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Beauty Queens
by Libba Bray
Scholastic Press | May 24, 2011
       When a plane crash strands thirteen teen beauty contestants on a mysterious island, they struggle to survive, to get along with one another, to combat the island's other diabolical occupants, and to learn their dance numbers in case they are rescued in time for the competition. The result is a novel that will make you laugh, make you think, and make you never see beauty the same way again.
Teen beauty queens. A lost island. Mysteries and dangers. No access to email. And the spirit of fierce, feral competition that lives deep in the heart of every girl, a savage brutality that can only be revealed by a journey into the heart of non-exfoliated darkness. Oh, the horror, the horror! Only funnier. With evening gowns. And a body count.
Honestly, this book was a glass of cold water in the drought that my reading life has been. This book captivated me, made me actually care about the characters, made me laugh, slapped me in the face, and forced me to love it. I'm not sure if I should recommend it, or warn you that once you read this book, no other book will ever be able to compare.

It's annoyingly difficult to find an LGBT+ book, despite the partially open-minded society we have today. Even when you find a book with an LGBT character, it's almost always just a sassy gay caricature. We've got a lesbian person, a bisexual person and a transgender person in this novel. I almost cried. Speaking of representation, there's an African character and an Indian character, as well as a disabled girl. Definitely a change from your typical all white, all straight cast.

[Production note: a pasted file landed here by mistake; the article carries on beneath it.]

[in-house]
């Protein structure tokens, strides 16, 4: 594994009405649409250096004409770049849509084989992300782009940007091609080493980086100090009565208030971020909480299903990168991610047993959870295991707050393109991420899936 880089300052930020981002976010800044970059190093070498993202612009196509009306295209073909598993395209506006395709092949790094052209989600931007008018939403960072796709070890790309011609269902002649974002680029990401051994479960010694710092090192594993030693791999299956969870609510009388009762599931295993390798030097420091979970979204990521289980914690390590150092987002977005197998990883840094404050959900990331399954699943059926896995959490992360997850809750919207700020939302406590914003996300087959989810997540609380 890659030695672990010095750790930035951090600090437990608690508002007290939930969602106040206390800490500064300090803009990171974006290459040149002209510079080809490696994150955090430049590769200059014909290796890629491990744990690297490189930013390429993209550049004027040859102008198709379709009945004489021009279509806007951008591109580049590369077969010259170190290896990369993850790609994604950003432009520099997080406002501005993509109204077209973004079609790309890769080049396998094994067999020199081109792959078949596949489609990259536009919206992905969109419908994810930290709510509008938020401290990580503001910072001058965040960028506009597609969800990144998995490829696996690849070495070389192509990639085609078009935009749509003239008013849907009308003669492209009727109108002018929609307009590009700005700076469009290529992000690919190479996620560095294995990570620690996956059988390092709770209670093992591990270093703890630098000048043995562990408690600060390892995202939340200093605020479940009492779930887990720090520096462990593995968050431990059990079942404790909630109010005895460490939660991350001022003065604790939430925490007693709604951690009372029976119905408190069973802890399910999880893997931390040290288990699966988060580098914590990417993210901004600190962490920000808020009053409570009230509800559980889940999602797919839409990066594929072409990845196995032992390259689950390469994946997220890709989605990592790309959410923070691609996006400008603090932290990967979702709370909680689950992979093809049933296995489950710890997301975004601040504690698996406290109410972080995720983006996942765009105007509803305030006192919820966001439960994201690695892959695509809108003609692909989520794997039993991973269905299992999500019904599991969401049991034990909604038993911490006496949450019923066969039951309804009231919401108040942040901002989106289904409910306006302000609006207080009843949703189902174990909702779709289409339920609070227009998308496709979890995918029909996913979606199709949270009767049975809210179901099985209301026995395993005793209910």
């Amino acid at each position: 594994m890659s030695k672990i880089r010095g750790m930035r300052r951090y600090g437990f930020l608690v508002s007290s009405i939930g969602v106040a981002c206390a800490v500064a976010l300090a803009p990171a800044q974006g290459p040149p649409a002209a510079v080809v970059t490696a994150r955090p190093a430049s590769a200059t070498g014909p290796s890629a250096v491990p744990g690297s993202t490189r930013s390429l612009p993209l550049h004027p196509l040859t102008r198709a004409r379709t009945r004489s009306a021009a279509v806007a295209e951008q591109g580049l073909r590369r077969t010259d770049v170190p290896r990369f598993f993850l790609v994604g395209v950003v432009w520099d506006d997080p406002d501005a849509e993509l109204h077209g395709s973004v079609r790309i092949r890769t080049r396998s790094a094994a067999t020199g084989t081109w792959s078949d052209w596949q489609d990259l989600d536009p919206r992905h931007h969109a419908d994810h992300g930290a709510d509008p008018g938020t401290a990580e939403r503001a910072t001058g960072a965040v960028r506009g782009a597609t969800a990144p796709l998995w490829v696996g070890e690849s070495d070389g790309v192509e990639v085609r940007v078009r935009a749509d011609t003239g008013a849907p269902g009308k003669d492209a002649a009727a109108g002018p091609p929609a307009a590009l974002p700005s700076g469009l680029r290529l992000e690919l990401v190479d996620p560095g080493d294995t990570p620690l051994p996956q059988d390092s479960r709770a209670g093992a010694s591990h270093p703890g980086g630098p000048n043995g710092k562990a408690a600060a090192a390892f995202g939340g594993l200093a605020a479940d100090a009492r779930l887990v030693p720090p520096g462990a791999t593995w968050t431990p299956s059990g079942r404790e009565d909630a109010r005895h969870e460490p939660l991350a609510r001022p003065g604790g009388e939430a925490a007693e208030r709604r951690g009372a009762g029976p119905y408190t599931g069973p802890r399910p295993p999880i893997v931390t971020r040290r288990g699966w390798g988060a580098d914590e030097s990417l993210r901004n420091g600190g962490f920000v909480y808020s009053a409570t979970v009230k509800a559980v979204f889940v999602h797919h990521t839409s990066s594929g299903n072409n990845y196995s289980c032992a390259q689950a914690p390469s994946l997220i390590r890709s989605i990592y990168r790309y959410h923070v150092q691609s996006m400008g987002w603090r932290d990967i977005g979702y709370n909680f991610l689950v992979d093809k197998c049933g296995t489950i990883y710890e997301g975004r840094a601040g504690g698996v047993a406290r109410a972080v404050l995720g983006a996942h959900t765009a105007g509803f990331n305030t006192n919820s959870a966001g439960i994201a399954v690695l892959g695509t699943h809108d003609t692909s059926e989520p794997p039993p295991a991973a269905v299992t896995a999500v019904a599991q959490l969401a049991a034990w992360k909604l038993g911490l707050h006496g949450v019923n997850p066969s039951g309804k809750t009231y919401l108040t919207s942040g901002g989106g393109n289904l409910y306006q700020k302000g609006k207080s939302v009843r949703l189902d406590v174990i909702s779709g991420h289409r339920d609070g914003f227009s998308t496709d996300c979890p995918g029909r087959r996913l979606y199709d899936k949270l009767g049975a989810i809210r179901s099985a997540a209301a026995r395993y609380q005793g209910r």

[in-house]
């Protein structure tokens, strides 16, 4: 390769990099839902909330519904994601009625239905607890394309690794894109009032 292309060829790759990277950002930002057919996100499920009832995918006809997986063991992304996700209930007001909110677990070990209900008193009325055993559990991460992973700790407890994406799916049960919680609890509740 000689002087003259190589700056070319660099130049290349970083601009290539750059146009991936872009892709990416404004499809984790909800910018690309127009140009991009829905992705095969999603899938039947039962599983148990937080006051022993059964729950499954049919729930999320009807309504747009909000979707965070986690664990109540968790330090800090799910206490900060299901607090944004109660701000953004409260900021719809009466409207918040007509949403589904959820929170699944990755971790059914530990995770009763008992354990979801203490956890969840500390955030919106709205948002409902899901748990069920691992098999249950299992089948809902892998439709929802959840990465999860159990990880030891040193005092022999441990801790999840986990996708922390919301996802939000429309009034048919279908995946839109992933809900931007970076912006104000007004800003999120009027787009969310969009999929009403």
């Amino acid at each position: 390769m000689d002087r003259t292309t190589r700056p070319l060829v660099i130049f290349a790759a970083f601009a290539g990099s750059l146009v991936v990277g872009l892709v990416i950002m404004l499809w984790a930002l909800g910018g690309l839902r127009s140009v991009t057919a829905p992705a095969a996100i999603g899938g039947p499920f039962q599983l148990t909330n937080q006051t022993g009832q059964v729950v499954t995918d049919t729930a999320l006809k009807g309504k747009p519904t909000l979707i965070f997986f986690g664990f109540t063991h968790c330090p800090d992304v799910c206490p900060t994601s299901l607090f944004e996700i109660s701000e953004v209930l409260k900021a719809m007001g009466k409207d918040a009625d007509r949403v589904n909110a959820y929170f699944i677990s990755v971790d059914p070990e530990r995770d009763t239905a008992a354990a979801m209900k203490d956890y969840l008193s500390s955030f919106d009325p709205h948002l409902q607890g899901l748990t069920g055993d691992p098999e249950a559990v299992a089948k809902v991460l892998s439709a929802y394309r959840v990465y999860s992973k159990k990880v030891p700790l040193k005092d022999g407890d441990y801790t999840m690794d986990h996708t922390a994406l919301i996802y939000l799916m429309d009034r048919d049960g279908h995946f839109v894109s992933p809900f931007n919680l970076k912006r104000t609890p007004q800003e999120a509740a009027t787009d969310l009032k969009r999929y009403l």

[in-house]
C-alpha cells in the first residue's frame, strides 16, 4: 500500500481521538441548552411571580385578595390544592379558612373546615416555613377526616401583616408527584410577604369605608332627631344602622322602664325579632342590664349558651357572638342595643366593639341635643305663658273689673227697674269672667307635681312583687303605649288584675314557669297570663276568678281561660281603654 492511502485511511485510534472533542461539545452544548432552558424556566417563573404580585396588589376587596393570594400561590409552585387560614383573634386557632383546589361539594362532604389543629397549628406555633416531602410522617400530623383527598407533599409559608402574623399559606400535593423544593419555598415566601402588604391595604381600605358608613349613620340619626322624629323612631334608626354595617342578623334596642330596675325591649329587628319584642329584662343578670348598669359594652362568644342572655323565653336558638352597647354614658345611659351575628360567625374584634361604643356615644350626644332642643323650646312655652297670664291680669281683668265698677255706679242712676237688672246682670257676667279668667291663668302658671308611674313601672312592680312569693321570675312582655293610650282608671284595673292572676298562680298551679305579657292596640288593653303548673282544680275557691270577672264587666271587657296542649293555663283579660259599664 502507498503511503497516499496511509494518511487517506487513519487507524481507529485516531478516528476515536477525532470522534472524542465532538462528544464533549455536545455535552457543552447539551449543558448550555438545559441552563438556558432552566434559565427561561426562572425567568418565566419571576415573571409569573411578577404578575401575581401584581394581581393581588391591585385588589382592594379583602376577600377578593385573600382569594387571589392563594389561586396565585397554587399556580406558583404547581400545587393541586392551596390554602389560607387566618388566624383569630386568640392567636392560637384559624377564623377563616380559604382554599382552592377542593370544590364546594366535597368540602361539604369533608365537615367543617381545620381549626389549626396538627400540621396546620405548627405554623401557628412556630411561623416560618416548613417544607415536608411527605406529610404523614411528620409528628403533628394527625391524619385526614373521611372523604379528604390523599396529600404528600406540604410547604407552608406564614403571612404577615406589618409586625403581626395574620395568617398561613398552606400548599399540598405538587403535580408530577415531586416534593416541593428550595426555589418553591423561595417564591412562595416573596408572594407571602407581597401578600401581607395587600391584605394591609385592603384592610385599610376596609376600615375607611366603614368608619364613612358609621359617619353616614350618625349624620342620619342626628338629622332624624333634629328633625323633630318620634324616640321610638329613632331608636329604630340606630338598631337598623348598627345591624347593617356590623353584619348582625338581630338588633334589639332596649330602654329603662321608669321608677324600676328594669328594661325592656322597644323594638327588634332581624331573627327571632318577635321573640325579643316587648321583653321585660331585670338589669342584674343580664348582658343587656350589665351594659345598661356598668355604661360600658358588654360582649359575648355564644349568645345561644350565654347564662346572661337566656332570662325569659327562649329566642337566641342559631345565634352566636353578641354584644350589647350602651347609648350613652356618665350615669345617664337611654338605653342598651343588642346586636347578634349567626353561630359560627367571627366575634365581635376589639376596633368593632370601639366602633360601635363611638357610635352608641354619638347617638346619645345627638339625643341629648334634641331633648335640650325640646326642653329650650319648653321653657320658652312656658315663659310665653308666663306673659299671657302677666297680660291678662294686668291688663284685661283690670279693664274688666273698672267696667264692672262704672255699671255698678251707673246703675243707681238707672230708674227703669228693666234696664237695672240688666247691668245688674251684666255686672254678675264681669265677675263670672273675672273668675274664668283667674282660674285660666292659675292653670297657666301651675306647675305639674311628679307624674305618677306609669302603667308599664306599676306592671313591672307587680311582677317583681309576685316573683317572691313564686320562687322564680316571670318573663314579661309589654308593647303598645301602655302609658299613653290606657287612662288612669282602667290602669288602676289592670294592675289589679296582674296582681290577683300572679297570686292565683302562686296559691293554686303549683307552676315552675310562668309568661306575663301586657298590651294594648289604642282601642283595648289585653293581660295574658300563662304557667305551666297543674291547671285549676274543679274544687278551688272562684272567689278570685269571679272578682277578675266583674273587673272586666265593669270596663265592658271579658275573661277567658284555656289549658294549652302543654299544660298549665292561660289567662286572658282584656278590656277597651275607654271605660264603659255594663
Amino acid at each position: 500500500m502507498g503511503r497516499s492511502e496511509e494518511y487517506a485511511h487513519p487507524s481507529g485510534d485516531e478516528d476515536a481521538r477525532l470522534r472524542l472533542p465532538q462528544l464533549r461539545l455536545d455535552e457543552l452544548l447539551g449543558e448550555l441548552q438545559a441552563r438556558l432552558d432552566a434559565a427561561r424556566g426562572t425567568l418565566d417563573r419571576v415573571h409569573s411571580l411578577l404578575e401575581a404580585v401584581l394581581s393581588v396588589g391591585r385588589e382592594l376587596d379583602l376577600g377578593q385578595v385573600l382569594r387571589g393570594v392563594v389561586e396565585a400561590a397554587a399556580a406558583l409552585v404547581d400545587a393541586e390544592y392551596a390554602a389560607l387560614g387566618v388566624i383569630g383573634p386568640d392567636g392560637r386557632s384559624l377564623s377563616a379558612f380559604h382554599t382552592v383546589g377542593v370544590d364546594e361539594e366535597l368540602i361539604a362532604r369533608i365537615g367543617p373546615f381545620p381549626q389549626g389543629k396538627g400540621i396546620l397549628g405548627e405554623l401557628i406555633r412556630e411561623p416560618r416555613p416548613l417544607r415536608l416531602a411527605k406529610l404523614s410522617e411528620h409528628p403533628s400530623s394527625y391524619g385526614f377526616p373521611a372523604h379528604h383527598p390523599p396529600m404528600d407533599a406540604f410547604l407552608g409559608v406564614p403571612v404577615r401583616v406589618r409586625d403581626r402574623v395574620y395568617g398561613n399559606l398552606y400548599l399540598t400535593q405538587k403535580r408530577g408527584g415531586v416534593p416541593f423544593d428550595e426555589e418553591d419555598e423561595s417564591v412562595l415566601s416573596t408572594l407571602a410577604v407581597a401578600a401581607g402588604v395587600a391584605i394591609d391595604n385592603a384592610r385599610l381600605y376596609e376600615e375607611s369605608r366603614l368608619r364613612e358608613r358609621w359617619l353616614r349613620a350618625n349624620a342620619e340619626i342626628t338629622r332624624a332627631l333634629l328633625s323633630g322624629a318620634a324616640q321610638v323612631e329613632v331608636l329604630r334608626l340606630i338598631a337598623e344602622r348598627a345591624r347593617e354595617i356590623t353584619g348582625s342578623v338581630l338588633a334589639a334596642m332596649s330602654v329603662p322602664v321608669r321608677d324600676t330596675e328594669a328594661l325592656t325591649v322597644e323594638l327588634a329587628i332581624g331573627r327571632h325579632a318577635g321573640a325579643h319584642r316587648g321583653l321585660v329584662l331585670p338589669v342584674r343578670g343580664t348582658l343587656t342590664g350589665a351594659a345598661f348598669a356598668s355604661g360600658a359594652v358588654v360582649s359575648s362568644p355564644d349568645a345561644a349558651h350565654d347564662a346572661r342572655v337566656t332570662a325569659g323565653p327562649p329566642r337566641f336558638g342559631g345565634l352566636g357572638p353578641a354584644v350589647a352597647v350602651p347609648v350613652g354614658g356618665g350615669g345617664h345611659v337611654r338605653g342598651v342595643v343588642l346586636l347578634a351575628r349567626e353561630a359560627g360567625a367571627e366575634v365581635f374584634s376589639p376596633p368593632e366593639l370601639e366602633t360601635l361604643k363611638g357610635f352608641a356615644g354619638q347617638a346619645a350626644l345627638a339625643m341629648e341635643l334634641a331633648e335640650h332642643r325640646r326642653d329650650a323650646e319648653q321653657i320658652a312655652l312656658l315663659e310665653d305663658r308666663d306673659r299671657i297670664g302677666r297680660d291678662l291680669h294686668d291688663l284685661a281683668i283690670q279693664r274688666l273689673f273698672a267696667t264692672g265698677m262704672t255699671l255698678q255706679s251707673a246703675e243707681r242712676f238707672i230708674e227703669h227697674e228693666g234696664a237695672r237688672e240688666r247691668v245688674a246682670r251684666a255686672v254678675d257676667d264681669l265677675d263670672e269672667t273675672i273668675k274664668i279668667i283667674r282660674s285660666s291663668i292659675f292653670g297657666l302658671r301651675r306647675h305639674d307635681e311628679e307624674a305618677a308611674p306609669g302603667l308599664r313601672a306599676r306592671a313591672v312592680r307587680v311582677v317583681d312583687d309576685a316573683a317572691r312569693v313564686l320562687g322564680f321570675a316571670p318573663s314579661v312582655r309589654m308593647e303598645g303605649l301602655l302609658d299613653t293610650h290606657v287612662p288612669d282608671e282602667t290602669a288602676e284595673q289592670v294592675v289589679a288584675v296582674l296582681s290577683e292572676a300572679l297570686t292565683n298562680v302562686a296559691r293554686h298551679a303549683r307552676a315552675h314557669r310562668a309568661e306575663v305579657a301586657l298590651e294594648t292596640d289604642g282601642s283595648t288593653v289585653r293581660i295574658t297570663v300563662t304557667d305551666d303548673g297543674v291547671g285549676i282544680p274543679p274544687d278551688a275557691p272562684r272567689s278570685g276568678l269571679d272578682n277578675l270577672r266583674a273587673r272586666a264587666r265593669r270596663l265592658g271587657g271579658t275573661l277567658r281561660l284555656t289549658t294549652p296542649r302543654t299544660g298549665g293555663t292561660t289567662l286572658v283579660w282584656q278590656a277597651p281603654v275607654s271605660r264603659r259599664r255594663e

In the YA field, it's hard to find books that aren't cookie-cutter; original plot-lines are rare, and even then, rarely are they actually interesting. Beauty Queens seems to transcend all established rules about YA novels, however, and provides an interesting and amusing mixture of drama, violence, romance and satire. It speaks out against the misogyny that has woven itself in the fabric of today's society, without trampling on any other movements. In fact, it even (albeit lightly) talks about racism in the media, the difficulties of disabled life that go beyond physical capability, transphobia, and the lacking sexual education in most places. And despite, or maybe because of the hyperawareness to all of these issues, the plot is not neglected. The social commentary does not detract from the excitement and adventure; the satirical nature in which the commentary is provided actually makes the book even funnier than it would be without it.

Now, of course, this book isn't exactly a light read. It's hard-hitting and takes time to get through, but every second is worth it. It touches on very controversial topics, and it purposefully sets up a universe that makes the reader angry, because you're supposed to get angry. The almost comedic unfairness that is set up is supposed to enrage you, and then make you step back and see how closely it resembles the real world, although in a much more subtle way. This isn't something to read between classes (although that's exactly what I did [whoops] before rereading it about ten times), you might need to sit down for a few hours. Trust me when I say, though, you'll be happy that you did. The only complaint I have about this book is that it's the only one of its kind.

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